American Olympic hero Chloe Kim carries a knife amid racist onslaught



Olympic gold medalist Chloe Kim admits she feels “really helpless and afraid at times” as she experiences racism on social media.

The 20-year-old snowboarder, who was born in California after her parents emigrated from South Korea, said she has been the victim of hateful attacks on social media since she won her first medal at X Games Aspen as a 13-year-old prodigy. Kim shared Wednesday for her more than 682,000 followers a private message she received on Instagram.

“You dumb Asian b—h,” the user wrote. “Kiss my ass.”

Kim added in her note that she gets “hundreds of these messages and it breaks my heart that people think this type of behavior is okay.” 

Hate crimes in the United States against Asian-Americans are on the rise since the advent of the COVID-19 pandemic, according to a United Nations report and the Stop AAPI Hate advocacy group. The pandemic originated in Wuhan, China, and some demonizing political rhetoric has associated China with the virus.

In a follow-up interview with ESPN, Kim said she fears for her safety and the safety of her family. To cope, she has deleted Instagram from her phone, turned off notifications and become less interactive with fans.

“Just because I am a professional athlete or won the Olympics doesn’t exempt me from racism,” Kim said. “I get hundreds of those kinds of messages monthly. I see maybe 30 a day.”

Former Knicks guard Jeremy Lin recently explained he faces racism on the basketball court, in addition to social media.

Chloe Kim on March 9, 2021
Chloe Kim on March 9, 2021
Getty Images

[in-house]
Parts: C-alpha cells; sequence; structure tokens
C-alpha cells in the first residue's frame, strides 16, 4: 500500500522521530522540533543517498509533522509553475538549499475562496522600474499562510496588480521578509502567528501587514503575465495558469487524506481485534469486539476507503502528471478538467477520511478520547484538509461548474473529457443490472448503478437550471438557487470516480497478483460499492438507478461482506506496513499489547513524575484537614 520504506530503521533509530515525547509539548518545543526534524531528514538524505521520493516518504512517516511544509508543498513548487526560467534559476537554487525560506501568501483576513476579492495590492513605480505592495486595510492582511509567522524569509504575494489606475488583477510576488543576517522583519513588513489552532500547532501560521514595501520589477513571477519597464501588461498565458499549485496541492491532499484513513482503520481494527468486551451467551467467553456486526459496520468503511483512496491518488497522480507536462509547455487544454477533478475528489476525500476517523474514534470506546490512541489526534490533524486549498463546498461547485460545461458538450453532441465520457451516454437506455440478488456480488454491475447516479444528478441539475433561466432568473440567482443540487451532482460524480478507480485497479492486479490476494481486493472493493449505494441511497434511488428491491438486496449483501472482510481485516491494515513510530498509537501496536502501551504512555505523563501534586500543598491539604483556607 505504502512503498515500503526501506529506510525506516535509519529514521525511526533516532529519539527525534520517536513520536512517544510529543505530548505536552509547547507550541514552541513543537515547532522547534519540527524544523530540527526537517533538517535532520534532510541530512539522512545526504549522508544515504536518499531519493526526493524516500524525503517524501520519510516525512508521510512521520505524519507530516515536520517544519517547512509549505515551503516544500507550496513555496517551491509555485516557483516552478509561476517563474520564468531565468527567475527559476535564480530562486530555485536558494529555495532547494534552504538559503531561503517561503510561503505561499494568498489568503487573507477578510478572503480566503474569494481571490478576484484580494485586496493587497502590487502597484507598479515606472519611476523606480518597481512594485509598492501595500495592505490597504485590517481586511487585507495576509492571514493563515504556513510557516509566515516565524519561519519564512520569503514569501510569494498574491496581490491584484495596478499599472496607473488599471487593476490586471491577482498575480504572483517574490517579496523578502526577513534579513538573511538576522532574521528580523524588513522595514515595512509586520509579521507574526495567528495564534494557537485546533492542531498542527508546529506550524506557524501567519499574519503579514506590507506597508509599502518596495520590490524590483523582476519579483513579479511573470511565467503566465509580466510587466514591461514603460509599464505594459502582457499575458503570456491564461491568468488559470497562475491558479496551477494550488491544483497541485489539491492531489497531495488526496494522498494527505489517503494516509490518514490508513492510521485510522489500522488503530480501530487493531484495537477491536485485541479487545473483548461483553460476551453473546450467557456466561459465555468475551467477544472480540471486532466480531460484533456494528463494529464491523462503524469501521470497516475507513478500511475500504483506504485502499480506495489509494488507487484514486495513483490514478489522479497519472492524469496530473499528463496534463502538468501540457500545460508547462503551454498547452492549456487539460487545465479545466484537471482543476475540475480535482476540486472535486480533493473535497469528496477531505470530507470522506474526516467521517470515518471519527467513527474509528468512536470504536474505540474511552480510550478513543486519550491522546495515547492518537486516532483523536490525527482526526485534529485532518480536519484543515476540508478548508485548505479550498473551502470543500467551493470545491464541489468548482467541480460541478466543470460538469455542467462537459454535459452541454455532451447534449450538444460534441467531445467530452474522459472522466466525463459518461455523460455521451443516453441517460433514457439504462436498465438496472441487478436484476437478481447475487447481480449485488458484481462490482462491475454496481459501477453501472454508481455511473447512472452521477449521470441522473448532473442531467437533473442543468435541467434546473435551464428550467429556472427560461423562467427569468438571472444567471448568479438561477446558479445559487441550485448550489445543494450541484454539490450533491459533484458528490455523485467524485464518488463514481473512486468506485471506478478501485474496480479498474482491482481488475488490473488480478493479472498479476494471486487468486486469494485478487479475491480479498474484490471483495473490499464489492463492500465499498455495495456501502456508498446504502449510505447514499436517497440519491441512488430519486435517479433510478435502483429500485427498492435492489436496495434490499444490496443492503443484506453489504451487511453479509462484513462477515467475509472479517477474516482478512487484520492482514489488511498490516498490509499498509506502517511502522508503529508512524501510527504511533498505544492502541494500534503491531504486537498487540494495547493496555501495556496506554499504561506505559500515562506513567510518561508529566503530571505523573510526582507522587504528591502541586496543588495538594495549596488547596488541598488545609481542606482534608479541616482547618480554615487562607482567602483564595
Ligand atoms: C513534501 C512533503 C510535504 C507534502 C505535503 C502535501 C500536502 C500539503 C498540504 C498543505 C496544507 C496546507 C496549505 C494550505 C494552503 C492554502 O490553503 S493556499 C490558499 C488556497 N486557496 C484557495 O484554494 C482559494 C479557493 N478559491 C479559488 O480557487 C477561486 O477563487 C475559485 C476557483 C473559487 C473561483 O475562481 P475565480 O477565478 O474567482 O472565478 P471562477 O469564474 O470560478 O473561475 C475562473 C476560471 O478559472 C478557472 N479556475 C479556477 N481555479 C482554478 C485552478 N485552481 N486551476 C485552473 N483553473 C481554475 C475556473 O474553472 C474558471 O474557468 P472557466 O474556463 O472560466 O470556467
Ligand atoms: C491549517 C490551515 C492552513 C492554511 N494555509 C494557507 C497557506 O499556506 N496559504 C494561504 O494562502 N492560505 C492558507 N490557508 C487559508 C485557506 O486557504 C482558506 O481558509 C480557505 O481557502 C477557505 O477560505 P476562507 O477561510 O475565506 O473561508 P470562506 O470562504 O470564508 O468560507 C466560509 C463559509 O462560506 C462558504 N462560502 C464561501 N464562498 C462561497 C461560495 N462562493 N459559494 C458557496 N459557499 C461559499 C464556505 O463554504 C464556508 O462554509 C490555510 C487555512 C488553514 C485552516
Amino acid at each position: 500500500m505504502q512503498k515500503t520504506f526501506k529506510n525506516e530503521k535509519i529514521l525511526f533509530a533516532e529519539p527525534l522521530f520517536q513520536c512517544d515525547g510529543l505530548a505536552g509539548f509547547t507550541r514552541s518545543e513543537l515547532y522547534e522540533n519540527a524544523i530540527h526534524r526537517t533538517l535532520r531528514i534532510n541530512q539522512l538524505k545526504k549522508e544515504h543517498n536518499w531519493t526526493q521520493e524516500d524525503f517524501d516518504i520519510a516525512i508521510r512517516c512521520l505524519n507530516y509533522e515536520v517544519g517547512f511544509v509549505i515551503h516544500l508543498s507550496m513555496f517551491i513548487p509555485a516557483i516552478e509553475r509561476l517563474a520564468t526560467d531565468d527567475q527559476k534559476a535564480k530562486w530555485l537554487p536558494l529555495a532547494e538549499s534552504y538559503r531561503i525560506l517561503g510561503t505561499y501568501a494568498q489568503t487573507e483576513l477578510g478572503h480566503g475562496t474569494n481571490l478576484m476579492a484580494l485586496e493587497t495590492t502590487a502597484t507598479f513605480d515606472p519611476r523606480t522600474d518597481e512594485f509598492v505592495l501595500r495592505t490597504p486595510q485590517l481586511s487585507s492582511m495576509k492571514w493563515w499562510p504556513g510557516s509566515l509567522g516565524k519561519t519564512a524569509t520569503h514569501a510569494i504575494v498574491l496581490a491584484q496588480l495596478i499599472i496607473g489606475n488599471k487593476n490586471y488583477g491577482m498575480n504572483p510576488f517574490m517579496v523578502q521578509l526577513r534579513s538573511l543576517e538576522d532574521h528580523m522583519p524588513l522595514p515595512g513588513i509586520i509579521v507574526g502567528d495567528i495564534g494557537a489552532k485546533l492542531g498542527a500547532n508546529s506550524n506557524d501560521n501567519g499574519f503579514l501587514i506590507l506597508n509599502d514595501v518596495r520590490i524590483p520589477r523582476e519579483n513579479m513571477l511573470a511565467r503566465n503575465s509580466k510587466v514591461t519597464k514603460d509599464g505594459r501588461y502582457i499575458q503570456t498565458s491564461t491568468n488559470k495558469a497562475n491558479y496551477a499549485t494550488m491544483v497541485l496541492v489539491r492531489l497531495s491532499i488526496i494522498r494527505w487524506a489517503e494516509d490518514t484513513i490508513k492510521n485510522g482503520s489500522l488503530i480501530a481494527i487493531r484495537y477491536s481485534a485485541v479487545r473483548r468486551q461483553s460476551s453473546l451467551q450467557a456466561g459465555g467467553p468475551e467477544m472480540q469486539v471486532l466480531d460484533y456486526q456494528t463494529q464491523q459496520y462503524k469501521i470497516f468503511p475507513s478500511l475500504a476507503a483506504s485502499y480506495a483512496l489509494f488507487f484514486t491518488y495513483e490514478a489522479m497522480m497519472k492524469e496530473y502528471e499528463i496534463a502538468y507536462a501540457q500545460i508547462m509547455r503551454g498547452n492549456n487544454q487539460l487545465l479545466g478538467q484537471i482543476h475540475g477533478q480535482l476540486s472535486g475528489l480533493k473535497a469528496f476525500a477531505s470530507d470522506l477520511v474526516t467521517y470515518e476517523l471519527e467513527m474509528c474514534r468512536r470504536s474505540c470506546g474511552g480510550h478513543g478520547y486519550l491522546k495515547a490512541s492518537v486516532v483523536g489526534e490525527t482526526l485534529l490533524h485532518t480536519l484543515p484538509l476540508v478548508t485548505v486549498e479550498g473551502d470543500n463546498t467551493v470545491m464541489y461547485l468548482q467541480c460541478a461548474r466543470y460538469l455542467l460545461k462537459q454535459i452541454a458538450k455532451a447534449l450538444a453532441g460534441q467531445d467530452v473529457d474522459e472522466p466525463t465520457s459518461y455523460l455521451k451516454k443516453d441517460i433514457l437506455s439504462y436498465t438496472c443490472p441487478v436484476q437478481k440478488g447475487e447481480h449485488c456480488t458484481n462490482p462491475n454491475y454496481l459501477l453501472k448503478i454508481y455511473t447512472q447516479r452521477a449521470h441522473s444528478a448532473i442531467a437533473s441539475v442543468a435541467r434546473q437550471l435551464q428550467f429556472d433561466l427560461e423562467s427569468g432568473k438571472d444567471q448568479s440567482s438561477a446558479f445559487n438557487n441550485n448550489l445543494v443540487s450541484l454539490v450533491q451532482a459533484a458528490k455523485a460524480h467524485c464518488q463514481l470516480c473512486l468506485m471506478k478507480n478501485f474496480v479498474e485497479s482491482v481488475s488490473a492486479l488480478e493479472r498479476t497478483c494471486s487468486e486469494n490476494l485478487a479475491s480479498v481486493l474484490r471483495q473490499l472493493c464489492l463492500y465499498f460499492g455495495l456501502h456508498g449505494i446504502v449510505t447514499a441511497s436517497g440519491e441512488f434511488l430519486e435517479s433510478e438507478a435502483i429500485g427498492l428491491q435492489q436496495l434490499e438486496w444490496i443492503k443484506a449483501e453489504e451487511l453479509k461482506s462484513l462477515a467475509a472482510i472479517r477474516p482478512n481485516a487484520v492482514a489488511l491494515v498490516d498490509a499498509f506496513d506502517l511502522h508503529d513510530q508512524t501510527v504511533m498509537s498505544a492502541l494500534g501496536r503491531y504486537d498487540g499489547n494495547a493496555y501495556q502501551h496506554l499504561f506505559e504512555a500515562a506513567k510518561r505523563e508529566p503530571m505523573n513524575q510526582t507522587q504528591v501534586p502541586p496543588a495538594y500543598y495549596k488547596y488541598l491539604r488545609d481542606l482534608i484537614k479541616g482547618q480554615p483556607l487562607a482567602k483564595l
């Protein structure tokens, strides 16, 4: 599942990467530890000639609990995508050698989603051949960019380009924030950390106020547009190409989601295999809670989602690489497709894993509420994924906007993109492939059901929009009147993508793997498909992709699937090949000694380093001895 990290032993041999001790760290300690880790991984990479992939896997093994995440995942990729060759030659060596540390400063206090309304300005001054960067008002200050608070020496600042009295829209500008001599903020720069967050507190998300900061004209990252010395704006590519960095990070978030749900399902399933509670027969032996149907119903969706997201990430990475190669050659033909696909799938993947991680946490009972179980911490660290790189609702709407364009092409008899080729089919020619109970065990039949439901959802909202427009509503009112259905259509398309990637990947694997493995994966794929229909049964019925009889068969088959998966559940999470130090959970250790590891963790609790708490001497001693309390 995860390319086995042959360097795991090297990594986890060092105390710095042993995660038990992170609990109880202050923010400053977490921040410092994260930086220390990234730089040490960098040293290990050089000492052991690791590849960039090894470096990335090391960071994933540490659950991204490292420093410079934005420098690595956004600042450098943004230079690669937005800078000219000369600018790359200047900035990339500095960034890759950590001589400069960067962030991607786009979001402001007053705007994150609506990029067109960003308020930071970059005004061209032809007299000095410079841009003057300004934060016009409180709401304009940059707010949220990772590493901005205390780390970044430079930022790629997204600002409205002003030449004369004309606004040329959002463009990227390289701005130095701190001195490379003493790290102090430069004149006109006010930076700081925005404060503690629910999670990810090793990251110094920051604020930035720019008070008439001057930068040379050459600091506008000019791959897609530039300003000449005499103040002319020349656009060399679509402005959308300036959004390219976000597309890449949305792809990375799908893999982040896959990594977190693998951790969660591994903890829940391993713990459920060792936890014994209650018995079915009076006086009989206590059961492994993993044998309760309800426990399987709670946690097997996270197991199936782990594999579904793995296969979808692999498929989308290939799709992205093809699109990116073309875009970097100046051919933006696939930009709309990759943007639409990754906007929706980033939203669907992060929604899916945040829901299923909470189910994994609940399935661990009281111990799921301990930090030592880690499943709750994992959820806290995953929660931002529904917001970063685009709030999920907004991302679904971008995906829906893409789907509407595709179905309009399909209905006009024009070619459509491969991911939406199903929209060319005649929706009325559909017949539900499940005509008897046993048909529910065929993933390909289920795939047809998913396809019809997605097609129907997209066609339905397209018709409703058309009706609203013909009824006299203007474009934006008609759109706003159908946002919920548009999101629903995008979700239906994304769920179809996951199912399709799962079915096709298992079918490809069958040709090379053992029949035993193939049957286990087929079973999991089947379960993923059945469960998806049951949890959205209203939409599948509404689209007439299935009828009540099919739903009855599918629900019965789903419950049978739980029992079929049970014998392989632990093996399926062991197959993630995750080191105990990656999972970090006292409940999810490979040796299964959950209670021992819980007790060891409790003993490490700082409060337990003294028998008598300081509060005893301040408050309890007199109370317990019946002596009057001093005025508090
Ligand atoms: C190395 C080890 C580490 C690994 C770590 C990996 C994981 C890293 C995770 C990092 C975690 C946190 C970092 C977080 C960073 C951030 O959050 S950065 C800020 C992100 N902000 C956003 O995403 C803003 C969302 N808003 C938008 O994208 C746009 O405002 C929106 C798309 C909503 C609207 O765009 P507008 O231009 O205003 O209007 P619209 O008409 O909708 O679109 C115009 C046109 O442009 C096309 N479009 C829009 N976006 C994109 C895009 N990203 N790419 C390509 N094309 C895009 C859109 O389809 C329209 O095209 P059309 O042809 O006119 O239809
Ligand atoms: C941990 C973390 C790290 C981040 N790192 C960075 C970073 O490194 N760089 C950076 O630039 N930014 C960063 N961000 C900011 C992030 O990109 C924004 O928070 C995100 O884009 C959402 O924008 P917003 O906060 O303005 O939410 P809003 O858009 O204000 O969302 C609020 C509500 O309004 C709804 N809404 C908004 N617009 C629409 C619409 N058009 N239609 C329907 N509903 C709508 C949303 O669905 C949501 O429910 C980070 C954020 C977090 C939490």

“I was getting messages from people telling me I’m part of the problem because I was being silent,” Kim said. “I was like, ‘Do you realize I’m also Asian American and this affects me?’ It was a lot of white people telling me they were upset at my silence.”

Kim lives in Los Angeles and brings Tasers, pepper spray and a knife with her when she leaves the house alone, according to the report.

“I think it got worse when COVID started,” Kim said. “I was trying to get in the elevator at my apartment one day and a woman was yelling at me and telling me, ‘No, you can’t get in here.’ Sometimes I feel like everyone hates me because I am Asian.”

The reigning Olympic halfpipe gold medalist recalled a heartbreaking scene from 2014, when she was barely a teenager. She celebrated a silver medal with an Instagram post.

“People belittled my accomplishment because I was Asian,” Kim said. “There were messages in my DMs telling me to go back to China and to stop taking medals away from the white American girls on the team. I was so proud of my accomplishment, but instead I was sobbing in bed next to my mom, asking her, ‘Why are people being so mean because I’m Asian?’”


Source link